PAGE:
Typically, process bias results from the inability of the reticle writing step, illustrated in FIG. 3, and the etching step, illustrated in FIG. 4, to precisely resolve the patterns contained within the reticle generating data base. For example, when the physical dimensions of the metal traces approach the resolving limit of the image generation system, optical effects, such as diffraction, prevent transfer of a precise image to pattern transfer layer 14. Additionally, the etching process used to transfer the pattern formed in pattern transfer layer 14 to metal layer 12, can fail to precisely reproduce the pattern developed in pattern transfer layer 14.
In addition to processing induced errors, pattern reproduction is also influenced by the proximity of pattern features to one another. For example, where metal trace images having a high packing density are imaged onto a pattern transfer layer on a semiconductor substrate, diffraction effects can result in a widening of the exposure field for these traces. One particular problem in the case of circuit fabrication with extremely small traces is the foreshortening of lines formed in the pattern transfer film overlying a semiconductor substrate. To counteract this effect, resolution assisting features, such as features 26 and 28, are included at the terminal ends of the metal traces.
In accordance with the invention, measurement values are entered into the reticle inspection database to compensate for the expected process bias encountered in the transfer of the characteristic dimensions from the reticle generating database to the metal traces formed on the reticle substrate. FIG. 6a illustrates, in top view, altered resolution assisting features (altered RAP) 30 and 32. Altered RAF 30 and 32 have horizontal dimension x' and vertical dimension y'. The horizontal and vertical dimensions of altered RAF 30 and 32 differ from the horizontal and vertical dimensions of RAF 26 and 28 by the anticipated process bias to be encountered in the fabrication lithographic reticle 20. In accordance with the invention, the dimensions x' and y' are programmed into the reticle inspection database and applied when inspecting lithographic reticle 20. During inspection, the reticle inspecting program aligns altered RAF 30 and 32 to RAF 26 and 28, respectively.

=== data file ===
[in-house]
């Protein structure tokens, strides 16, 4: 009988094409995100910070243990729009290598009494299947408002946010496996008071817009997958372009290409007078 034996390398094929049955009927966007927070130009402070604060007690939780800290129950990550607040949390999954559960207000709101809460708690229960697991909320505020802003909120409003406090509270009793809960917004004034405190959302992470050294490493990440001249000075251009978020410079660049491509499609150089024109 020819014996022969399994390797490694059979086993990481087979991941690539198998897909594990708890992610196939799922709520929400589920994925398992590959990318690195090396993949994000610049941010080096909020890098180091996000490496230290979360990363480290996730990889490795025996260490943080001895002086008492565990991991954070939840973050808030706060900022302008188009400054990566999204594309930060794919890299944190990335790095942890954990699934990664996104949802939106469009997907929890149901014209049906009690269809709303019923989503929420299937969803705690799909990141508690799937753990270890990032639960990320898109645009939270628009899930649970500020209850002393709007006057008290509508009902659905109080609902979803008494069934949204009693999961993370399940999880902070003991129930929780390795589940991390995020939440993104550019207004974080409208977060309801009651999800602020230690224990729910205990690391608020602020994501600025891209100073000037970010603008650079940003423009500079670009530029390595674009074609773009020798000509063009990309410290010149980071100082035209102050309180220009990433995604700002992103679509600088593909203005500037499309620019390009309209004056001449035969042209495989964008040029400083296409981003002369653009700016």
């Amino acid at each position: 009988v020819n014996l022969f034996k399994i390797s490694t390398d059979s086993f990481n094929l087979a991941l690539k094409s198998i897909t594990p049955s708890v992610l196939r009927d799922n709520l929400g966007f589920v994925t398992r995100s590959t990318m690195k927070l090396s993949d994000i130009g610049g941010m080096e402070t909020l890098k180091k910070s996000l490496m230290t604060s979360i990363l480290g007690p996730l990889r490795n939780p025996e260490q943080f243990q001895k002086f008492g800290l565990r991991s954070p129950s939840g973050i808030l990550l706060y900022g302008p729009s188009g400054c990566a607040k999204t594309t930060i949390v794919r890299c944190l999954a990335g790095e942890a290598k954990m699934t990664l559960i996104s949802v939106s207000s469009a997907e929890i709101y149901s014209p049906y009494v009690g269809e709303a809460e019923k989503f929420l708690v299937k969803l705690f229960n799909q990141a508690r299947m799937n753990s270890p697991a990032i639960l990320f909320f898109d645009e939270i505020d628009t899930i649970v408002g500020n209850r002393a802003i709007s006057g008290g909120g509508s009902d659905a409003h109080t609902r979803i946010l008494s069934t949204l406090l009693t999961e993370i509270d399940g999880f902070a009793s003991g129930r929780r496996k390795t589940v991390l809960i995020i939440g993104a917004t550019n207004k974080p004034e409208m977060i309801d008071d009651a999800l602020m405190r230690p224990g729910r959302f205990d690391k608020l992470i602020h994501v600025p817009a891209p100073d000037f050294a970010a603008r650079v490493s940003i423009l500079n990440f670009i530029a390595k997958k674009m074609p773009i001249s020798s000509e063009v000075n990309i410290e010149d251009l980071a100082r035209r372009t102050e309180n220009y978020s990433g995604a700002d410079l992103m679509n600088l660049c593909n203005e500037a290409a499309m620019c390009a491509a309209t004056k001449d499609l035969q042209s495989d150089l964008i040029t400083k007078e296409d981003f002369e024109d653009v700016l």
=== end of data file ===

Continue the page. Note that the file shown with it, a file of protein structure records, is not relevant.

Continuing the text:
By applying altered RAF 30 and 32 during reticle inspection, false errors can be avoided that otherwise would arise from a mismatch of the actual RAF formed on reticle substrate 10 and the RAF applied by the reticle inspection program during the inspection procedure. In addition, the sensitivity of the reticle inspection program can remain high for the detection of actual mass defects not arising from process bias. For example, the sensitivity of the reticle inspection program can remain high enough to detect extremely small contaminant particles and feature irregularities resulting from incomplete processing, and the like. Application of the reticle inspection program generated in accordance with the invention can improve the quality of the reticle inspection procedure, while avoiding detection of false errors thus decreasing the amount of time necessary to perform reticle inspection.
Those skilled in the art will recognize that many different geometric arrangements of resolution assisting features are possible. In FIGS. 5 and 6a, RAF 26 has a rectangular geometry and forms a "hammerhead" at the terminal ends of metal traces 22 and 23. RAF 28 is a simple square added to the corners of the terminal ends of metal traces 24 and 25. Additional geometric designs suitable for use as resolution enhancing features are illustrated, in top view, and FIG. 6b. For example, resolution assisting features 28 can be a polygon 36, a triangle 37, or a circular structure 38, and the like. Irrespective of the particular geometric design employed to create the resolution assisting feature, the characteristic dimensions of the resolution assisting feature will be adjusted by an amount substantially similar to the anticipated process bias. In the embodiment illustrated in FIG. 6a, altered RAF 30 and 32 have a smaller characteristic dimension than RAF 26 and 28. This is in anticipation of a processing bias that reduces the characteristic dimensions from that originally programmed in the reticle generating database. It is equally possible to create altered RAF that have a characteristic dimension larger than the original RAF dimensions.
Another altered RAF inspection method is illustrated in FIG. 6c. In addition to having reduced dimensions x' and y', altered RAF 32 also have a reduced offset distance, (denoted as y"). By reducing the offset distance between altered RAF 32, the reticle inspecting program can be adjusted to compensate for reductions in the width of metal lines created on reticle substrate 10.
FIG. 6c illustrates yet another method for applying altered RAF to metal traces formed on reticle substrate 10. Altered RAF 30 is offset a horizontal distance, (denoted as x"), with respect to metal trace 22. In addition to having reduced horizontal and vertical dimensions, altered RAF 30 is offset onto the terminal end of metal trace 22. The application of altered RAF 30 as illustrated in FIG. 6c can compensate for line foreshortening expected to occur during the reticle formation process.